The Australian government wants to eliminate hepatitis C within one generation – a ‘miracle drug’ with a price tag of $100,000 will be provided at a cost of only $37.70 for general patients and $6.10 for concessional patients.
Health Minister Sussan Ley announced the scheme which will provide affordable medication for the over 230,000 people suffering from the disease in Australia, making it one of the first countries in the world to subsidize drugs for the entire population, no matter what their condition is. The subsidy also goes to inmates in prison, where hepatitis C are very high. Across the whole country, about 1 in every 100 people are suffering from the disease.
“However, with this announcement there is great hope we can not only halt the spread of this deadly infectious virus but eradicate it altogether in time,” she said.
Sofosbuvir, sold under the brand name Sovaldi is a drug used in combination with other drugs for the treatment of hepatitis C virus (HCV) infection. It has been marketed since 2013 – with a huge price tag attached, one that the Australian government refused to subsidize back in 2014. But the proven track record of the drug seems to have changed their minds.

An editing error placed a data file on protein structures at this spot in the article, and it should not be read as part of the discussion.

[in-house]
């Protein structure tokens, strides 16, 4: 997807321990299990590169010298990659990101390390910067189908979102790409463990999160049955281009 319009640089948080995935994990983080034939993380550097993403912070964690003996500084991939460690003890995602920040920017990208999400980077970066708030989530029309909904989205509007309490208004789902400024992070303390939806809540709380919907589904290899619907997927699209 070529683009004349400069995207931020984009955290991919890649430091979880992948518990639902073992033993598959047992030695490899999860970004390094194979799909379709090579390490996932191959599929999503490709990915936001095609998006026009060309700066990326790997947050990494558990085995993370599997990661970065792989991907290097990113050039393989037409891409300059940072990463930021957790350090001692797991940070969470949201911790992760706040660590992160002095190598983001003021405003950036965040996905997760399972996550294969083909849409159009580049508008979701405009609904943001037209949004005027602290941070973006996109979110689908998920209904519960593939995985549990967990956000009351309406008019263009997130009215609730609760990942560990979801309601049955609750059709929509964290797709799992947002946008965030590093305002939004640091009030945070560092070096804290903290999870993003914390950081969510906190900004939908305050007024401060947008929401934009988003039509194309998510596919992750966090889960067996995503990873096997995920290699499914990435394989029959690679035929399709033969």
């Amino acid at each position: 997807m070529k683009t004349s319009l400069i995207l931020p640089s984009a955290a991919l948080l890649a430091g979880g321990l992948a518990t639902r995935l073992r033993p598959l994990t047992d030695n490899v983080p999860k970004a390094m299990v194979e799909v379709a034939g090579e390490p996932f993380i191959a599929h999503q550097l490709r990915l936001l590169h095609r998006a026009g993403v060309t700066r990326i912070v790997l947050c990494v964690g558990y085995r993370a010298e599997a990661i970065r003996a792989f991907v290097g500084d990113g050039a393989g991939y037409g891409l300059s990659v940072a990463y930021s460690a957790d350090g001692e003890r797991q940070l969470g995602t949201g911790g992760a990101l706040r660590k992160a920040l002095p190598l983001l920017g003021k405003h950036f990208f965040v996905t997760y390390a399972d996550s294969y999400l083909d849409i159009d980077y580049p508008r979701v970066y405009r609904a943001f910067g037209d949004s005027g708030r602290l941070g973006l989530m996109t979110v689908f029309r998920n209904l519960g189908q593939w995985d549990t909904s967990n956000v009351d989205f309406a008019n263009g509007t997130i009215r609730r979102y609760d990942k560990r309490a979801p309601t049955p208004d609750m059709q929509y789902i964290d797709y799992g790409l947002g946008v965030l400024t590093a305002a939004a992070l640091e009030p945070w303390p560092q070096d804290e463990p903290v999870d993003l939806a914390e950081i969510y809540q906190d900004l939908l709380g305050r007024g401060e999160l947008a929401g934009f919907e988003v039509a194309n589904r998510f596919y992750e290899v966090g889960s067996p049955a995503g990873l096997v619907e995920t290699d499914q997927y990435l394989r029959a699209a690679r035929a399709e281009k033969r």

The game changing new drugs have a success rate of over 90% across the entire infected population, while also being faster, less invasive and causing less side effects. It can be taken orally in most cases, across a time span as short as 8 weeks. However, the $100,000 price tag for the treatment was, in almost all cases, prohibitive.
Hepatitis Australia chief executive Helen Tyrrell described the government’s decision as “simply fantastic”.
“Christmas will be a particularly joyous time for many people now,” she said. “The uncertainty is over and they now have the prospect of a truly happy and healthy 2016. This will be lifesaving for some people, and it will bring quality of life back to many more people.”
Total costs will be about $1 billion, which amounts to approximately 0.0006% of the country’s total GDP.
Enjoyed this article? Join 40,000+ subscribers to the ZME Science newsletter. Subscribe now!